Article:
BY KEVIN BRISKIN
The world is in turmoil. Recent terrorist attacks have struck the West killing dozens and the British Parliament just approved airstrikes in Syria. It's important that, in these times of crisis, people remember that the enemy of the West are violent extremists, not Islam.
Islam is a global religion encompassing more than one in five of the world's population. It should go without saying that the overwhelming majority of Muslims practice their religion peacefully. Muslims must be welcomed by the West, not only to fulfill Western democratic values of tolerance, but also because opening our hearts to our Muslim brothers and sisters is the best way to defeat extremism.
Organizations such as ISIS rely on Islamophobia for recruiting purposes. "ISIS as one of their stated goals has been to destroy this gray zone between Muslim-Western coexistence,” said Arsalan Iftikhar, an international human rights lawyer. “They want these governments to crack down on their Muslim diaspora communities so that they can have a new pool of recruits."
The best type of response towards violent extremism was seen over the weekend when a man allegedly stabbed three individuals at Leytonstone Tube station in London and shouting "This is for Syria!" "You ain't no Muslim bruv!" a bystander can be heard shouting at the alleged assailant in a video posted to Twitter. The video erupted on social media and the hashtag #YouAintNoMuslimBruv was trending on both Twitter and Facebook. The story was picked up by media outlets all around the world, hailed as "the voice of defiant unity," and a "wonderfully British" response to the attack.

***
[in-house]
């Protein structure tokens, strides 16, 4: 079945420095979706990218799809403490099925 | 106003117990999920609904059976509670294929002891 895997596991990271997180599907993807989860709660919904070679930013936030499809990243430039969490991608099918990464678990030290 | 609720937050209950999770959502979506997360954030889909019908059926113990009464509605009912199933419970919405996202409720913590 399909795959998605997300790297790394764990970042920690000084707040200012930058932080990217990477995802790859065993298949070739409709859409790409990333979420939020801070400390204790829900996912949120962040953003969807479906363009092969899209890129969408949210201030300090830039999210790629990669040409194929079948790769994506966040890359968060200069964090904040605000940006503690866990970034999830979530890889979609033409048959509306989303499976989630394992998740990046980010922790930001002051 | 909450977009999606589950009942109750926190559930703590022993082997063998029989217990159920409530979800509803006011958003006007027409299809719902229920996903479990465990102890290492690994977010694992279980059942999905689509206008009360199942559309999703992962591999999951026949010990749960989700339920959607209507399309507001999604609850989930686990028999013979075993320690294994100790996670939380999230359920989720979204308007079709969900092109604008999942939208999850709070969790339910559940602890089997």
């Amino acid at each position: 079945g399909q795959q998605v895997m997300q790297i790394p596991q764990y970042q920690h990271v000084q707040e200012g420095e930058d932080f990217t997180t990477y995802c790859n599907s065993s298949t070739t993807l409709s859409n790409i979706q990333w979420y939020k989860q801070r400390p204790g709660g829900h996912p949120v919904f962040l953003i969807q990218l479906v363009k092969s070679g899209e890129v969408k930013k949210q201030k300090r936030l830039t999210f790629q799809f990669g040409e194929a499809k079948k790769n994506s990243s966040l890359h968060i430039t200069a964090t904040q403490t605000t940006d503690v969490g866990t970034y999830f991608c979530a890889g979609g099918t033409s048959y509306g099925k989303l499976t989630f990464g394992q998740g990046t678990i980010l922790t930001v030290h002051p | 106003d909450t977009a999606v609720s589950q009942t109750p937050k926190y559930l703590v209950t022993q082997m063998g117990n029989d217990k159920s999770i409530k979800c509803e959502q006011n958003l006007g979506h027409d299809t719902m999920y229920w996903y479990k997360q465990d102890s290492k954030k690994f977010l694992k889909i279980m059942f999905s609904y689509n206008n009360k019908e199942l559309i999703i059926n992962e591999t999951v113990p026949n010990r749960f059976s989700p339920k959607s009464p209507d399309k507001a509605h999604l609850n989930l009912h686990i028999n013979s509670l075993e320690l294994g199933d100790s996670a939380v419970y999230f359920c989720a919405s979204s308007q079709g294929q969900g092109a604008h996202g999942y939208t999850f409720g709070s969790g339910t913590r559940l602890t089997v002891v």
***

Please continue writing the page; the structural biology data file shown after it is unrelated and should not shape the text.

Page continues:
Terrorist attacks show the worst in humanity, but they also bring out the best in us. The bystander's simple message, that a violent extremist was not a true representative of Islam, was compared to the humane and compassionate reaction in Paris to open doors for anyone seeking refuge during the November 13 attacks by the BBC and The Guardian.
On Sunday, Director of Research at the Institute for Social Policy and Understanding Dalia Mogahed was asked if ISIS represented a true strain of Islam. "I would say that ISIS wants us to think so," she answered. "And I think that's the real danger here. It's that what ISIS wants the narrative to be is that they are the true Muslims." Mogahed concluded, " if we give into their narrative, we're actually doing their propaganda for them."
The West needs to recognize that Muslims are our neighbors, they're our doctors and lawyers and clerks and friends. Everyone is someone's son or daughter, and every religion is welcome in our diverse society. Rejecting or mistreating people based on their religion is discrimination, and it plays into the hands of those who wish to do us harm.
True Islam is represented by the words of the bystander in the London Tube station. When he said "You ain't no Muslim bruv," it resonated with Muslims and non-Muslims alike. We all need to realize that the extremists in ISIS ain't no Muslims either.